• To comply with the same industry standard specifications as developers of HCE payment apps and to protect confidential information obtained in the context of an audit.
  • To shorten deadlines for resolving disputes. Moreover, Apple offered additional independence and procedural guarantees for the monitoring trustee

The Commission appears satisfied that "Apple's final commitments would address its competition concerns over Apple's restriction of third-party mobile wallet developers' access to NFC payments in stores for EEA iOS users," so much so that it has decided to make them legally binding for the next ten years. 

The change means that users in the EU will now be able to use rival payment services like Samsung Pay and Google Pay on iPhone just as they do Apple Pay. 

In a statement to iMore, the company said: "Apple is providing developers in the European Economic Area with an option to enable NFC contactless payments and contactless transactions for car keys, closed loop transit, corporate badges, home keys, hotel keys, merchant loyalty/rewards, and event tickets from within their iOS apps using Host Card Emulation based APIs." It continued " Apple Pay and Apple Wallet will continue to be available in the EEA for users and developers, and will continue to provide an easy, secure and private way to pay, as well as present passes seamlessly from Apple Wallet." 

Apple says that there won't be any changes to either Apple Pay or Apple Wallet, but rather the move will bring more options for developers if they want to enable NFC contactless payments in their apps. Customers will be able to choose whether to use Apple Pay, or a different NFC-enabled iOS app. 

The change is another crucial blow to Apple's business model in the sector. The company has heavily marketed the security and safety of Apple Pay, and the convenience that it offers users. As with EU changes forced on the iOS App Store, the measure might generate more "competition" for some developers, however, it will inevitably come laden with immense technical baggage that will make the barrier of entry extremely high, thereby only really benefitting other massive companies in the sector.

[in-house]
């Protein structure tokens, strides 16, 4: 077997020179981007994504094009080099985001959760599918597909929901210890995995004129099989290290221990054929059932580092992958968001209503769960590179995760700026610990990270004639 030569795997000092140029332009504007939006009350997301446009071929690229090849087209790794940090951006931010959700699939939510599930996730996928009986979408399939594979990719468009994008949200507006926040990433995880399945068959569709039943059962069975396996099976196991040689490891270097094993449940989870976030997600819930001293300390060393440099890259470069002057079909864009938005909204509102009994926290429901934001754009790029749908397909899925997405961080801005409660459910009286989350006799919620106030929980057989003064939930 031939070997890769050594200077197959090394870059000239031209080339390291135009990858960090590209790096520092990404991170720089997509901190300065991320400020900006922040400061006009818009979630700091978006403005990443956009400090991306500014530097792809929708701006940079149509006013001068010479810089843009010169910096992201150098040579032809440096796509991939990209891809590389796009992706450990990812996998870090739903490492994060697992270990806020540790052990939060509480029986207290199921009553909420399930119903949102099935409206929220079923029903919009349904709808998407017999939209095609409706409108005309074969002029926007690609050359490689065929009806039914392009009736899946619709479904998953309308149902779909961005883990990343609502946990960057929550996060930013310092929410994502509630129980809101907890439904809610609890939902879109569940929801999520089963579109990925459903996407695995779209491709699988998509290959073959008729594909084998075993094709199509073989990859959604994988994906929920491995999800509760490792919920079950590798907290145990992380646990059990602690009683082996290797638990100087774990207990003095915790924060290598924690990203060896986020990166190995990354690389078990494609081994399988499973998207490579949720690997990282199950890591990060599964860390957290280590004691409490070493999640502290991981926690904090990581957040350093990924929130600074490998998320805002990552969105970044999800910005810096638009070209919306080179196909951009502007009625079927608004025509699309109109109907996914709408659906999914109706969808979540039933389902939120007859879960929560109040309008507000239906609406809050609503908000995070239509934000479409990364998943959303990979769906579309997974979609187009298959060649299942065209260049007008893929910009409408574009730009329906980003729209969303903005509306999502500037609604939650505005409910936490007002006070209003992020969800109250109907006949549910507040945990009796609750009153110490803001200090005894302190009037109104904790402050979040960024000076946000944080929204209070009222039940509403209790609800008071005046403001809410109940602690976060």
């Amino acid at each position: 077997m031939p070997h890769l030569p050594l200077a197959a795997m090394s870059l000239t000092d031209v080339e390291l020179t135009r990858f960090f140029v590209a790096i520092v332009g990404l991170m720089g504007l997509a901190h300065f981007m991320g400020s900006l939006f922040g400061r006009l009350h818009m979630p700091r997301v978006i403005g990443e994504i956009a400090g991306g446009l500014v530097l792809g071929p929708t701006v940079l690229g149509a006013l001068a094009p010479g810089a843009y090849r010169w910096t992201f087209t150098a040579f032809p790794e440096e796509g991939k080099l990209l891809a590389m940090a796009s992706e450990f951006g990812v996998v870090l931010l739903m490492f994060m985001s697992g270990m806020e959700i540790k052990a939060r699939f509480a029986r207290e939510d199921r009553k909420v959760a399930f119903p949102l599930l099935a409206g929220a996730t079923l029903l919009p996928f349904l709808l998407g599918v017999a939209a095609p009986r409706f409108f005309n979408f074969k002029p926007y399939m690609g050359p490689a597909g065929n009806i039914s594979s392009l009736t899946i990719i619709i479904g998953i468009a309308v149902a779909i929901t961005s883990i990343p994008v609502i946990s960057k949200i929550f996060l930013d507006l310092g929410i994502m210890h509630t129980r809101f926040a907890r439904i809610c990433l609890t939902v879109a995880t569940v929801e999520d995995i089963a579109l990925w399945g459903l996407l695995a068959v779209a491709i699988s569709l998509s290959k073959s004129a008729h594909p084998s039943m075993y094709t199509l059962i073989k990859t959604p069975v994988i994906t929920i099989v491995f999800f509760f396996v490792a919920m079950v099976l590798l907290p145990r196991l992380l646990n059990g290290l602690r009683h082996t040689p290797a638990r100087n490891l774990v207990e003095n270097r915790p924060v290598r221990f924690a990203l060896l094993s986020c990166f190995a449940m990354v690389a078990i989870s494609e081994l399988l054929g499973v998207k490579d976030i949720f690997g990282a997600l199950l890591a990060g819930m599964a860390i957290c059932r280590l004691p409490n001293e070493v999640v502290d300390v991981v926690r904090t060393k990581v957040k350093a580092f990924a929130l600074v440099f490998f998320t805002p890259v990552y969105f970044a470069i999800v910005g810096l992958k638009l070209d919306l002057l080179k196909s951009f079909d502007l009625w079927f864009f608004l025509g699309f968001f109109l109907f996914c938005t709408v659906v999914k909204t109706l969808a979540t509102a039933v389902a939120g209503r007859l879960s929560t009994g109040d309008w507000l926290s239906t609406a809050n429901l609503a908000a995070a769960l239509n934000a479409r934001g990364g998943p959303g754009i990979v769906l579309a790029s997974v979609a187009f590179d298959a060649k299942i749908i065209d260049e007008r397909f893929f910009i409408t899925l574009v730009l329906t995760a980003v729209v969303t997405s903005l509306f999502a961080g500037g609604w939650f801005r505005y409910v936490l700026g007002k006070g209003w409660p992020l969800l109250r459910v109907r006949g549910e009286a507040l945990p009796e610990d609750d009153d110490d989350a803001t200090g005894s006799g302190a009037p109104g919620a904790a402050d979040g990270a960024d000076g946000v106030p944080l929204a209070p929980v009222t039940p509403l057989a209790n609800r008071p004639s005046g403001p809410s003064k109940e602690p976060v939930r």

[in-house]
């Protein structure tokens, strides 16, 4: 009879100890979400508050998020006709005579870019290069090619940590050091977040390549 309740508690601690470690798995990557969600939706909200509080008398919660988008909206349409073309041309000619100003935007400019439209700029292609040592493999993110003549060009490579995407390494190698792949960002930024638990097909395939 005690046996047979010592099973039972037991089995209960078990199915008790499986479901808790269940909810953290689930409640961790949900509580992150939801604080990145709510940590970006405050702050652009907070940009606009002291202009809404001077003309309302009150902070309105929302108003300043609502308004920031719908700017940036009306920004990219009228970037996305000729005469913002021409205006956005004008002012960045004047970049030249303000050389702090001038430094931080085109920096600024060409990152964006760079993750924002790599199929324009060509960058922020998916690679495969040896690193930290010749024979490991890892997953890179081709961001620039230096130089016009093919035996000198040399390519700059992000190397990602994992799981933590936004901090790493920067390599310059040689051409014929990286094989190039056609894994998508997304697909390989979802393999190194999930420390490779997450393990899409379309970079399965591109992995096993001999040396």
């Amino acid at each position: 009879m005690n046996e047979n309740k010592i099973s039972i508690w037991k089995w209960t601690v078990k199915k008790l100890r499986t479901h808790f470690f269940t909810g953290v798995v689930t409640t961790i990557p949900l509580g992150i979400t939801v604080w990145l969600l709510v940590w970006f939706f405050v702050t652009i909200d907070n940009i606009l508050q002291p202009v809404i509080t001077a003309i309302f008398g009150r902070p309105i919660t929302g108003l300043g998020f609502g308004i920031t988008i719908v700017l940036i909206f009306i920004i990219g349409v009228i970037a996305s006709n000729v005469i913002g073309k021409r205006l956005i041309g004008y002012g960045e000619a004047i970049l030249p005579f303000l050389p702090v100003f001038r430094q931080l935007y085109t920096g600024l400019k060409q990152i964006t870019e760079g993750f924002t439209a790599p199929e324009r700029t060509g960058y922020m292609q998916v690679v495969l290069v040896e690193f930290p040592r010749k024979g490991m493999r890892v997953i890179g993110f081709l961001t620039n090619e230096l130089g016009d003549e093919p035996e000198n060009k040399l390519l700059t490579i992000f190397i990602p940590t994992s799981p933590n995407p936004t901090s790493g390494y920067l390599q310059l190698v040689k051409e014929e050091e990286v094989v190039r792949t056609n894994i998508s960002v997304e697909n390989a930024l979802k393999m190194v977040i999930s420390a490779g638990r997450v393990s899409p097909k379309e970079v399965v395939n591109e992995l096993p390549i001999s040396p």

Apple continues to walk on eggshells in the EU, recently announcing Apple Intelligence would not be coming to iPhone in the EU because of concerns about competition. Ironically, the EU has labeled the decision as anticompetitive

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Stephen Warwick
News Editor

Stephen Warwick has written about Apple for five years at iMore and previously elsewhere. He covers all of iMore's latest breaking news regarding all of Apple's products and services, both hardware and software. Stephen has interviewed industry experts in a range of fields including finance, litigation, security, and more. He also specializes in curating and reviewing audio hardware and has experience beyond journalism in sound engineering, production, and design. Before becoming a writer Stephen studied Ancient History at University and also worked at Apple for more than two years. Stephen is also a host on the iMore show, a weekly podcast recorded live that discusses the latest in breaking Apple news, as well as featuring fun trivia about all things Apple. Follow him on Twitter @stephenwarwick9